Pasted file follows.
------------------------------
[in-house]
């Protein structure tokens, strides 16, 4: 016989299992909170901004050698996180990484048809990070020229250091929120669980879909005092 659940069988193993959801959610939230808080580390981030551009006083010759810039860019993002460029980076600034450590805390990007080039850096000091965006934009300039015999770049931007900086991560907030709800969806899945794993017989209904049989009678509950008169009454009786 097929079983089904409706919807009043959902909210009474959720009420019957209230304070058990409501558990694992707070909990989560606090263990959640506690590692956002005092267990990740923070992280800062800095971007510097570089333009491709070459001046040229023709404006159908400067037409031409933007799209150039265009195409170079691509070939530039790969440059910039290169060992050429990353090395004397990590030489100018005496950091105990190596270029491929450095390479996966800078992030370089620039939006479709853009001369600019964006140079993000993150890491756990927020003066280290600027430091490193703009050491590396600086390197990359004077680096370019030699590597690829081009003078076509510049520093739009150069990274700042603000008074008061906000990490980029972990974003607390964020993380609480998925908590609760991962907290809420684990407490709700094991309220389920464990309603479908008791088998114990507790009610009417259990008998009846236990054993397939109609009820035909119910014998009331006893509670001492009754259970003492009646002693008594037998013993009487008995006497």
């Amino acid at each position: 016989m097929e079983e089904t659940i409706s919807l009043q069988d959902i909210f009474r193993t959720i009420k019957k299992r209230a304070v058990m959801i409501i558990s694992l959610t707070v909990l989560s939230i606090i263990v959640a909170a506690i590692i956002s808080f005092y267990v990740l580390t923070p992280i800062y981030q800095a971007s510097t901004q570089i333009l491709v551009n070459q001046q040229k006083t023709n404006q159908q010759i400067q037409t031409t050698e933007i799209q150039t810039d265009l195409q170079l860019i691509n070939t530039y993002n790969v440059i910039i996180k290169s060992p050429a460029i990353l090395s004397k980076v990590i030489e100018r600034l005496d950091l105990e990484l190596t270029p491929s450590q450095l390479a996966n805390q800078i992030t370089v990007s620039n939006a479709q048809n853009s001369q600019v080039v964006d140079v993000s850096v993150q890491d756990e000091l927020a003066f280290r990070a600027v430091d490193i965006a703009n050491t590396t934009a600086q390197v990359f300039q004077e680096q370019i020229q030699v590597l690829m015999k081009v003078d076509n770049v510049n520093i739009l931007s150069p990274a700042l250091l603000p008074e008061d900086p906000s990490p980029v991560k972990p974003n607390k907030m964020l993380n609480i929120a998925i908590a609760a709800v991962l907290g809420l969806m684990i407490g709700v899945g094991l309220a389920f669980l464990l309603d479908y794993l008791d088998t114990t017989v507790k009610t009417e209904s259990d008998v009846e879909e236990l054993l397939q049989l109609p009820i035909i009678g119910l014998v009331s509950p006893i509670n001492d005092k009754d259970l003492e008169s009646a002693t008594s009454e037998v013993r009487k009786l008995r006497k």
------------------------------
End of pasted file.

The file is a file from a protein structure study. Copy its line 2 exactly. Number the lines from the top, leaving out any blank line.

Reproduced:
């Protein structure tokens, strides 16, 4: 016989299992909170901004050698996180990484048809990070020229250091929120669980879909005092 659940069988193993959801959610939230808080580390981030551009006083010759810039860019993002460029980076600034450590805390990007080039850096000091965006934009300039015999770049931007900086991560907030709800969806899945794993017989209904049989009678509950008169009454009786 097929079983089904409706919807009043959902909210009474959720009420019957209230304070058990409501558990694992707070909990989560606090263990959640506690590692956002005092267990990740923070992280800062800095971007510097570089333009491709070459001046040229023709404006159908400067037409031409933007799209150039265009195409170079691509070939530039790969440059910039290169060992050429990353090395004397990590030489100018005496950091105990190596270029491929450095390479996966800078992030370089620039939006479709853009001369600019964006140079993000993150890491756990927020003066280290600027430091490193703009050491590396600086390197990359004077680096370019030699590597690829081009003078076509510049520093739009150069990274700042603000008074008061906000990490980029972990974003607390964020993380609480998925908590609760991962907290809420684990407490709700094991309220389920464990309603479908008791088998114990507790009610009417259990008998009846236990054993397939109609009820035909119910014998009331006893509670001492009754259970003492009646002693008594037998013993009487008995006497």